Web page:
An external fixator is an apparatus that is mounted to the outside of the body to lengthen or straighten limbs. External fixators can also be used to treat fractures in some cases. The two types of external fixators that are used in limb lengthening are:
- Monolateral fixator: This fixator is mounted to one side of the limb (typically the femur and humerus). Monolateral fixators are usually placed on the outer thigh or arm or the inner leg. Sometimes, they are used to treat broken bones, especially if the bone or skin is badly damaged.
- Circular fixator: This fixator, or frame, is mounted around the limb. The frame is made of at least two carbon fiber or aluminum rings connected by four or six struts.
For either type of external fixator, monolateral or circular, the frame is mounted to the body by placing special pins or wires through the skin and into the bone. There is a special coating (hydroxyapatite) on the pins to allow them to stick to the bone. This coating decreases, but does not eliminate, the risk of pin infections , which are common but preventable. It’s extremely important that the pins are cleaned daily.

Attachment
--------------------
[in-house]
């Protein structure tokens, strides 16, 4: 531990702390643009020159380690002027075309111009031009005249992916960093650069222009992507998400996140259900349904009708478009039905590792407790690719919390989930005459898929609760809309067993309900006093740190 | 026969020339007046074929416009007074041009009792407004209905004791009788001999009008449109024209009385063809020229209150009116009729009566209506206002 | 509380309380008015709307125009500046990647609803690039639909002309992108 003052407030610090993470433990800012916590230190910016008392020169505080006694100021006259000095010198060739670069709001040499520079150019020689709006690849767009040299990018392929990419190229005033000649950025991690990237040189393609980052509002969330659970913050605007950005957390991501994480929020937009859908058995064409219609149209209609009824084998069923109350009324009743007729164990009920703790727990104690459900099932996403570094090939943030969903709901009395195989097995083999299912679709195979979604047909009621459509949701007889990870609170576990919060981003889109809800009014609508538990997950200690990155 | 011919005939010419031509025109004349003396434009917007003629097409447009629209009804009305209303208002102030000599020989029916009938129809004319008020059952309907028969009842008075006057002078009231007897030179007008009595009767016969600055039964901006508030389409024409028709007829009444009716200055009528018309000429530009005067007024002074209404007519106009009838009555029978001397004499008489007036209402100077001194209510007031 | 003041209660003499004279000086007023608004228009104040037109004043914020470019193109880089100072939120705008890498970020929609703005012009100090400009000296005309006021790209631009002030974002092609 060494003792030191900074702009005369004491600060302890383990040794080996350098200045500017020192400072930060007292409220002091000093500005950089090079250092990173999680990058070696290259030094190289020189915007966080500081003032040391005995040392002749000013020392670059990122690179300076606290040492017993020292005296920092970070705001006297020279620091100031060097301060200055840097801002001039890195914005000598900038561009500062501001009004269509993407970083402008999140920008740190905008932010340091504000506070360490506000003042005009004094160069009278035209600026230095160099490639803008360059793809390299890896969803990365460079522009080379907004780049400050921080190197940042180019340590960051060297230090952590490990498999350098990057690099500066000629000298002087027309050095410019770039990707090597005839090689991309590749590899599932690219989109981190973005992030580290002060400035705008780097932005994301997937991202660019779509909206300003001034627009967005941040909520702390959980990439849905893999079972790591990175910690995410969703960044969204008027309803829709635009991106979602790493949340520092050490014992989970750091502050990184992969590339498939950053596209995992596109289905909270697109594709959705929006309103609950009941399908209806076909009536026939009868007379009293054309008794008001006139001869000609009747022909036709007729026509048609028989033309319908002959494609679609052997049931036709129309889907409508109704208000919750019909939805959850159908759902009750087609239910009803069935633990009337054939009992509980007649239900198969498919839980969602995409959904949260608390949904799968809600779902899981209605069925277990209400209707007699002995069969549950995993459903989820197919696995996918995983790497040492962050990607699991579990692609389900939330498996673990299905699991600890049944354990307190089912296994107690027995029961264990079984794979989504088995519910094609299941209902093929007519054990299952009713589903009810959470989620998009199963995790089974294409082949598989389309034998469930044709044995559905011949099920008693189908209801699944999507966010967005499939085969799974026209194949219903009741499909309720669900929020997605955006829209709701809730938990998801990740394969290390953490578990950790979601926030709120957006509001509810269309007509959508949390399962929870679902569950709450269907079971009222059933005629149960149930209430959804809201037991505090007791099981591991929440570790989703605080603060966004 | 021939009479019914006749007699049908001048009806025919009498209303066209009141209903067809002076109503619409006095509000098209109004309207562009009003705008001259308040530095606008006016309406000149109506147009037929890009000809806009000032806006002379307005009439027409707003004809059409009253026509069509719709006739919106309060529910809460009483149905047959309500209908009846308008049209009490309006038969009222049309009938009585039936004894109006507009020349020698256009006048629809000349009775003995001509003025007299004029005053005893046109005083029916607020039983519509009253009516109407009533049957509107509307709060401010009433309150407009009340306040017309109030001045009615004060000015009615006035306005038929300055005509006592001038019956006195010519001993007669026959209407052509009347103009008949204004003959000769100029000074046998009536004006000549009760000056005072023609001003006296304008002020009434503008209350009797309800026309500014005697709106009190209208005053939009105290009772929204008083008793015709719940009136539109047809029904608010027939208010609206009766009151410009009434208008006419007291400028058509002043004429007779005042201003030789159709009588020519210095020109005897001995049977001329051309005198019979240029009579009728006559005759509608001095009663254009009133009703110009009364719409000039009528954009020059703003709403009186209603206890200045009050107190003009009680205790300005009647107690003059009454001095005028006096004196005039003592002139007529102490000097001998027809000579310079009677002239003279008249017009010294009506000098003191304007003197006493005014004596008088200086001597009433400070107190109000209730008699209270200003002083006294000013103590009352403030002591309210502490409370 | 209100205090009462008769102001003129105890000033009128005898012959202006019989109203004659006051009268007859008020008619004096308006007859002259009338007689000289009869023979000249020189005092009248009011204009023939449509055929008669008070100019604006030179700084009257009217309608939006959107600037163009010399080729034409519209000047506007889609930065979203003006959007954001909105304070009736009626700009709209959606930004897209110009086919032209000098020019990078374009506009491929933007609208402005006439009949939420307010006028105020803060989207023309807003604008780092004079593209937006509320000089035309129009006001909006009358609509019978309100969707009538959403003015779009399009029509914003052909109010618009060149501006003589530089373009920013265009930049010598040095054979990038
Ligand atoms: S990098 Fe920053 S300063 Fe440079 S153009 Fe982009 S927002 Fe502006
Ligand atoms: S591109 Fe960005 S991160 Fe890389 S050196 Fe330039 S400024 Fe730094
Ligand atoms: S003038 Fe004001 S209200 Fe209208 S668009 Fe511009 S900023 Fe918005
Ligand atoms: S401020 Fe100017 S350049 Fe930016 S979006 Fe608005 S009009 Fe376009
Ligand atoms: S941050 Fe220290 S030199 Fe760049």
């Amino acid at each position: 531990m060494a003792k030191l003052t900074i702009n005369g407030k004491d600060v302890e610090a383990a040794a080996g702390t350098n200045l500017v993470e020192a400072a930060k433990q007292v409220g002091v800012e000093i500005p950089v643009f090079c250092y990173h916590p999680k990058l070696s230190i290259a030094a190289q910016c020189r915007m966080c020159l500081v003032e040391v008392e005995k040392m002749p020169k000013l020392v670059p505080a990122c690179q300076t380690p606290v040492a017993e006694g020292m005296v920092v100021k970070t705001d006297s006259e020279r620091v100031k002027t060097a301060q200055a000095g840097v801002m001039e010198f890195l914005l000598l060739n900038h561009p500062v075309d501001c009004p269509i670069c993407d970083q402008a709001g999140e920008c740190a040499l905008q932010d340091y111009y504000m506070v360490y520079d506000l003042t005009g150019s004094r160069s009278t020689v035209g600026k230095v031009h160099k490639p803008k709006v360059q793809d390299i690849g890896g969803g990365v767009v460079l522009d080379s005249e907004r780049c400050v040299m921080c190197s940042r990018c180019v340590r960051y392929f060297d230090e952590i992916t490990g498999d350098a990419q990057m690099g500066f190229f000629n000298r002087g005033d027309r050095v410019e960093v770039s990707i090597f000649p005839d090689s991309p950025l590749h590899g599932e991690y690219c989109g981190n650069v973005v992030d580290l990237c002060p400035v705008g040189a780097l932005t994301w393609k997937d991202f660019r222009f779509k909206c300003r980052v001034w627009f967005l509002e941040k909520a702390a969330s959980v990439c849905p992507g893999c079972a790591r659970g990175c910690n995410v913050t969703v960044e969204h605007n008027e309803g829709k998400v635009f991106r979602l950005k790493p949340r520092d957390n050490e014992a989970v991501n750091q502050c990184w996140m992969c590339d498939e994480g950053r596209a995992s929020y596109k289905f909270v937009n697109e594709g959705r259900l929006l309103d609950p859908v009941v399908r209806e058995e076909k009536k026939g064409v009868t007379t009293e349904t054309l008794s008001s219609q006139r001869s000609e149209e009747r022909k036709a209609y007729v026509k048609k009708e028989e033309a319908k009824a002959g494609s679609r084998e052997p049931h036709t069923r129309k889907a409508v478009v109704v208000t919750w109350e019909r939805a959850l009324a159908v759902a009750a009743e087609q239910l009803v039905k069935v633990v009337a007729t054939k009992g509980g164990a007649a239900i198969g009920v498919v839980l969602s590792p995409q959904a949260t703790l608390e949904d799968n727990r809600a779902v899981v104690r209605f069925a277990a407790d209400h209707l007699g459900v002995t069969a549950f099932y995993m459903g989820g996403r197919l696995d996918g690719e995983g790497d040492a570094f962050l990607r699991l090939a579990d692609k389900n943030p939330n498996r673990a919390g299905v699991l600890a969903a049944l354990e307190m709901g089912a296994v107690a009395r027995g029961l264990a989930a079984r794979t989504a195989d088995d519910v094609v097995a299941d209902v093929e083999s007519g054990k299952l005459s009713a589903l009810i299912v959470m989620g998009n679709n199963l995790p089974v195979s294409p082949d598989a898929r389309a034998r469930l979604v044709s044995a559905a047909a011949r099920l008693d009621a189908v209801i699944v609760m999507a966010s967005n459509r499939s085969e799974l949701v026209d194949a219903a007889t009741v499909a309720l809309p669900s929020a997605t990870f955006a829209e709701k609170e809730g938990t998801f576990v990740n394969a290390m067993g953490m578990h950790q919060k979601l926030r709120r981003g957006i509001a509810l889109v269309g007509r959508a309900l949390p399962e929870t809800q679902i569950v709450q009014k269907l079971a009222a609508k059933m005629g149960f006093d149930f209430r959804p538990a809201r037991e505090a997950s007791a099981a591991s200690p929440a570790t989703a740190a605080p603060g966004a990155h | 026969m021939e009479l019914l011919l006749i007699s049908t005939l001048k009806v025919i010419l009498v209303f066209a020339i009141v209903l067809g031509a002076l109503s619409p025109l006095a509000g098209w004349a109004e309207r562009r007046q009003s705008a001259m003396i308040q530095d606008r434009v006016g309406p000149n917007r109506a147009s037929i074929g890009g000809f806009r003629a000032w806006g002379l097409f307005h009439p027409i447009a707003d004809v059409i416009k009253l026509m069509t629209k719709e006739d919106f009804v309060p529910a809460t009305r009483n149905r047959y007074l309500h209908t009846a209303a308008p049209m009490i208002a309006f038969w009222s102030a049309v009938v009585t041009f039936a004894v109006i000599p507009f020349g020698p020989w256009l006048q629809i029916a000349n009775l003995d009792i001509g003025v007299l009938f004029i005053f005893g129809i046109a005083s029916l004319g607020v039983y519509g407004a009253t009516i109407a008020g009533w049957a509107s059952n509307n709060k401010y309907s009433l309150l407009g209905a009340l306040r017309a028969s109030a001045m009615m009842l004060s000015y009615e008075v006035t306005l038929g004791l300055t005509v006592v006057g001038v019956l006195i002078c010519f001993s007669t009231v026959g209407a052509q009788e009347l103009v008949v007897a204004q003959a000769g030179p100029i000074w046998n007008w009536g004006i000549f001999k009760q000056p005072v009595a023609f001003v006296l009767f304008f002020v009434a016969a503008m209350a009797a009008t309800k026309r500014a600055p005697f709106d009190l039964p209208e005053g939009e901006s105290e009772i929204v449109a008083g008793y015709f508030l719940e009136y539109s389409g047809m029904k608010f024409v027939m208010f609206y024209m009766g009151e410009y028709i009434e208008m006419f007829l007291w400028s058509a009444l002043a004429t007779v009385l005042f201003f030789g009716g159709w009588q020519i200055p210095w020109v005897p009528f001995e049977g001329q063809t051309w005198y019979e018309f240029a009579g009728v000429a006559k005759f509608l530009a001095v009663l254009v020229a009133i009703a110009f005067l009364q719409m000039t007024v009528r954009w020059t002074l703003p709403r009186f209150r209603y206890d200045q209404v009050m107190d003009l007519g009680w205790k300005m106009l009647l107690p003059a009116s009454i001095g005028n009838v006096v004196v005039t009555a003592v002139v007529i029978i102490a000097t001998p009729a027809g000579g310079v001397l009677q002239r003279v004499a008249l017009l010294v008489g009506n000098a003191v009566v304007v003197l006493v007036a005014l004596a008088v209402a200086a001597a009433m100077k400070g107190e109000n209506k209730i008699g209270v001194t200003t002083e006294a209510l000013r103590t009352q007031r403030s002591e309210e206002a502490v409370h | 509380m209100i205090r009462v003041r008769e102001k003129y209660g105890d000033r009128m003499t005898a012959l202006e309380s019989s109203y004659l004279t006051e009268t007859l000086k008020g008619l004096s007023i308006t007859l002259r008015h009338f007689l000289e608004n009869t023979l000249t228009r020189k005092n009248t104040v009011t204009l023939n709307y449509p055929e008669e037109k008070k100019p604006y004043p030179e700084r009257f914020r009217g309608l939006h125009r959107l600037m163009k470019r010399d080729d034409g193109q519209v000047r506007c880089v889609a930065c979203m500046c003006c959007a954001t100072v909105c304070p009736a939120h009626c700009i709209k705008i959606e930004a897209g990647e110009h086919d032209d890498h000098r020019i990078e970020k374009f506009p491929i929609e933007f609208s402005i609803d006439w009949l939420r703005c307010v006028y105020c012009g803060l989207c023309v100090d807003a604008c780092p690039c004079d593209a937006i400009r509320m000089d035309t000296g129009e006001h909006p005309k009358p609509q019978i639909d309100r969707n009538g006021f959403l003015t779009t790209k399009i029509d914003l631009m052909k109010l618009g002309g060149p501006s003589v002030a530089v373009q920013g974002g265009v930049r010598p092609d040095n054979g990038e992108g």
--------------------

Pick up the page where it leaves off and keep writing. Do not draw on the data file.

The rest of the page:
What does an external fixator look like?
Your child will likely require:
- Weekly doctor visits
- Multiple adjustments to the frame (on a daily basis)
- Physical therapy
- Crutches to help with daily activities
How can my child get dressed with an external fixator?
Dressing around the external fixator can sometimes be challenging—particularly if it is on the femur—but your doctor can help guide you and your child through the process.
When can the external fixator be removed?
Your child’s doctor will work with you to decide when the treatment is complete. Before the external fixator is removed, your child’s doctor will likely want your child to be walking without any limitations. The external fixator is removed in the operating room under general anesthesia. Once it is removed, your doctor may place your child’s leg in a walking cast for a short period of time or require him to use crutches for three to four weeks, or until the bone is stronger.